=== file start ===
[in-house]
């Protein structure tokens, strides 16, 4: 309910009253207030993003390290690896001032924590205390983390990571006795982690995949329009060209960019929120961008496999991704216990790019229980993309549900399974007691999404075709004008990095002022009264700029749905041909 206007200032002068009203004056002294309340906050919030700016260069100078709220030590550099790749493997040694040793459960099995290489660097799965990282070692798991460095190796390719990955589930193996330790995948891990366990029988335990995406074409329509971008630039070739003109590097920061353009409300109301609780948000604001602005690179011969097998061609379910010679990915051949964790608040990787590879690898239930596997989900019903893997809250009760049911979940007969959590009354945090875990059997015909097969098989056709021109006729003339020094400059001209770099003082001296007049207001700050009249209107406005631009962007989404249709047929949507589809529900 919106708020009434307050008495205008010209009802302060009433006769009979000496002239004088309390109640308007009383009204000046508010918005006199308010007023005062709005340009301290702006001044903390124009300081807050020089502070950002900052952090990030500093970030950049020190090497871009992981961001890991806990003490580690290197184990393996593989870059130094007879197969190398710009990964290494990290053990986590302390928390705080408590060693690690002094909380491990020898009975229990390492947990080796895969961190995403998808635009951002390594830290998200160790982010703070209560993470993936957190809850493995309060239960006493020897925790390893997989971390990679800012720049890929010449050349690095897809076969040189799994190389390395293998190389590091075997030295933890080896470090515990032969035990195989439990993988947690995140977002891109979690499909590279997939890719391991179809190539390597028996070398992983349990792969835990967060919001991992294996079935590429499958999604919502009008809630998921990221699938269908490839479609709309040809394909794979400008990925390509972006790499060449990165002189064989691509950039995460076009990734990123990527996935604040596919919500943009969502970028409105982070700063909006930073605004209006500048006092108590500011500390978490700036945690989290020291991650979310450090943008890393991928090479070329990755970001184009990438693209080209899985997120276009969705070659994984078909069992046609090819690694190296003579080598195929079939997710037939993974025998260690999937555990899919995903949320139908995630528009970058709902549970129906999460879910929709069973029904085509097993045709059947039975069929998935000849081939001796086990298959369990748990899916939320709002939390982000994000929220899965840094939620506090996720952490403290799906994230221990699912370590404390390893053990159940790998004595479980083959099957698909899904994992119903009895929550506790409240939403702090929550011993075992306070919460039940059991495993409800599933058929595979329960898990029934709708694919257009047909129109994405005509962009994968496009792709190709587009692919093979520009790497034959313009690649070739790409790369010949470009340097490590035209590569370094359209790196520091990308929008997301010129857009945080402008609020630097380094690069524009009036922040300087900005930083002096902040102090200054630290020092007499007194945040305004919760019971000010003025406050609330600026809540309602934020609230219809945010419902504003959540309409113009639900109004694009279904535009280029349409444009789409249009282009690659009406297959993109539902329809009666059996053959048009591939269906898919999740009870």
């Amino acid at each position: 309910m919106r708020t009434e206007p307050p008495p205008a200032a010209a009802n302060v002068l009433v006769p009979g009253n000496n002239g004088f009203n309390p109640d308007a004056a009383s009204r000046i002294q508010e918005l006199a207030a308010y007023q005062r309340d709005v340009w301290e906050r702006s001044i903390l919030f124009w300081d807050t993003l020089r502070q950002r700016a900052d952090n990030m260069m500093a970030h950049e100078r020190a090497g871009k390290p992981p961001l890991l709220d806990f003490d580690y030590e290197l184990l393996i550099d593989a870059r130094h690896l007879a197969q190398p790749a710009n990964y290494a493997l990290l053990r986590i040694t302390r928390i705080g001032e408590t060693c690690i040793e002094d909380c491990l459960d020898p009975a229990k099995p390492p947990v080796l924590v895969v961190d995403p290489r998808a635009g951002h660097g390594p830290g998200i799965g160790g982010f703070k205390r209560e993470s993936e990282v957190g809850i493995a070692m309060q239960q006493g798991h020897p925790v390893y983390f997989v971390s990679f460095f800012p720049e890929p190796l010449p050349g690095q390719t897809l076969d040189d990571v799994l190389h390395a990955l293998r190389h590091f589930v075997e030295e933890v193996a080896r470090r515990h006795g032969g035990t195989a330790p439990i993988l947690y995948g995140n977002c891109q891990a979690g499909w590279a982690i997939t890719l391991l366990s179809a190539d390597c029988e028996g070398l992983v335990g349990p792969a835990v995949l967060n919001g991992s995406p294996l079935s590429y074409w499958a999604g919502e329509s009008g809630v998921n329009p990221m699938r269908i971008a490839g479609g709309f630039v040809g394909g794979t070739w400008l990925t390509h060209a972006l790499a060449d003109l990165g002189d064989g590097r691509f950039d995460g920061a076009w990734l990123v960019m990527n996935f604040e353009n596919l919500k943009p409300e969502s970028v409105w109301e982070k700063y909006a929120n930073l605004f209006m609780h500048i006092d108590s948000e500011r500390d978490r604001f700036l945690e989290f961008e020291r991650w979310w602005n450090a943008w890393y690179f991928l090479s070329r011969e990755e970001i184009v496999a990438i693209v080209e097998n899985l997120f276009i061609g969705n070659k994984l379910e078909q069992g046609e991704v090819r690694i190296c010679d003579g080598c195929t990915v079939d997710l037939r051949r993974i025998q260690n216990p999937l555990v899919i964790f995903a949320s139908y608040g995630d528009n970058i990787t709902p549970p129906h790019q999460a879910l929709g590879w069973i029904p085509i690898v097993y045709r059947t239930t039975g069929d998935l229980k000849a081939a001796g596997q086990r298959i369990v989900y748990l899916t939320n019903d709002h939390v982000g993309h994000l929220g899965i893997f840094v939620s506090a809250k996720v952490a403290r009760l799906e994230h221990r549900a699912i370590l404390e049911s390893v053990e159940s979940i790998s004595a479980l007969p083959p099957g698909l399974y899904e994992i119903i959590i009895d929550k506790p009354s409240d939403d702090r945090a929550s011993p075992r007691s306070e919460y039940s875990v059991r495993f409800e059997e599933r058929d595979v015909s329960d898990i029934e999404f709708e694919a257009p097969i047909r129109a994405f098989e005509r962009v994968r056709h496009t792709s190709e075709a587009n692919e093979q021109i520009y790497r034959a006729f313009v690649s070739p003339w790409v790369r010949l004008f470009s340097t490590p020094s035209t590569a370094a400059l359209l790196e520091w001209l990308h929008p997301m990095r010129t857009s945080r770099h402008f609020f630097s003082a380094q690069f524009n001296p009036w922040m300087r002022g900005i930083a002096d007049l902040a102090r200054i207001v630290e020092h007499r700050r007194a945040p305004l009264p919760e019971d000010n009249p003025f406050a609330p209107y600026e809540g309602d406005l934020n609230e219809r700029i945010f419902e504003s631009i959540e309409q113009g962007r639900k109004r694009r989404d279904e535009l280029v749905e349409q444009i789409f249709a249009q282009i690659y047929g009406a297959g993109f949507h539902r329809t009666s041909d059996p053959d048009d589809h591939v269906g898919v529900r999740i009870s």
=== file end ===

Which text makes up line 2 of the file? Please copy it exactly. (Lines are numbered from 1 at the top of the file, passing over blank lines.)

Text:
């Protein structure tokens, strides 16, 4: 309910009253207030993003390290690896001032924590205390983390990571006795982690995949329009060209960019929120961008496999991704216990790019229980993309549900399974007691999404075709004008990095002022009264700029749905041909 206007200032002068009203004056002294309340906050919030700016260069100078709220030590550099790749493997040694040793459960099995290489660097799965990282070692798991460095190796390719990955589930193996330790995948891990366990029988335990995406074409329509971008630039070739003109590097920061353009409300109301609780948000604001602005690179011969097998061609379910010679990915051949964790608040990787590879690898239930596997989900019903893997809250009760049911979940007969959590009354945090875990059997015909097969098989056709021109006729003339020094400059001209770099003082001296007049207001700050009249209107406005631009962007989404249709047929949507589809529900 919106708020009434307050008495205008010209009802302060009433006769009979000496002239004088309390109640308007009383009204000046508010918005006199308010007023005062709005340009301290702006001044903390124009300081807050020089502070950002900052952090990030500093970030950049020190090497871009992981961001890991806990003490580690290197184990393996593989870059130094007879197969190398710009990964290494990290053990986590302390928390705080408590060693690690002094909380491990020898009975229990390492947990080796895969961190995403998808635009951002390594830290998200160790982010703070209560993470993936957190809850493995309060239960006493020897925790390893997989971390990679800012720049890929010449050349690095897809076969040189799994190389390395293998190389590091075997030295933890080896470090515990032969035990195989439990993988947690995140977002891109979690499909590279997939890719391991179809190539390597028996070398992983349990792969835990967060919001991992294996079935590429499958999604919502009008809630998921990221699938269908490839479609709309040809394909794979400008990925390509972006790499060449990165002189064989691509950039995460076009990734990123990527996935604040596919919500943009969502970028409105982070700063909006930073605004209006500048006092108590500011500390978490700036945690989290020291991650979310450090943008890393991928090479070329990755970001184009990438693209080209899985997120276009969705070659994984078909069992046609090819690694190296003579080598195929079939997710037939993974025998260690999937555990899919995903949320139908995630528009970058709902549970129906999460879910929709069973029904085509097993045709059947039975069929998935000849081939001796086990298959369990748990899916939320709002939390982000994000929220899965840094939620506090996720952490403290799906994230221990699912370590404390390893053990159940790998004595479980083959099957698909899904994992119903009895929550506790409240939403702090929550011993075992306070919460039940059991495993409800599933058929595979329960898990029934709708694919257009047909129109994405005509962009994968496009792709190709587009692919093979520009790497034959313009690649070739790409790369010949470009340097490590035209590569370094359209790196520091990308929008997301010129857009945080402008609020630097380094690069524009009036922040300087900005930083002096902040102090200054630290020092007499007194945040305004919760019971000010003025406050609330600026809540309602934020609230219809945010419902504003959540309409113009639900109004694009279904535009280029349409444009789409249009282009690659009406297959993109539902329809009666059996053959048009591939269906898919999740009870």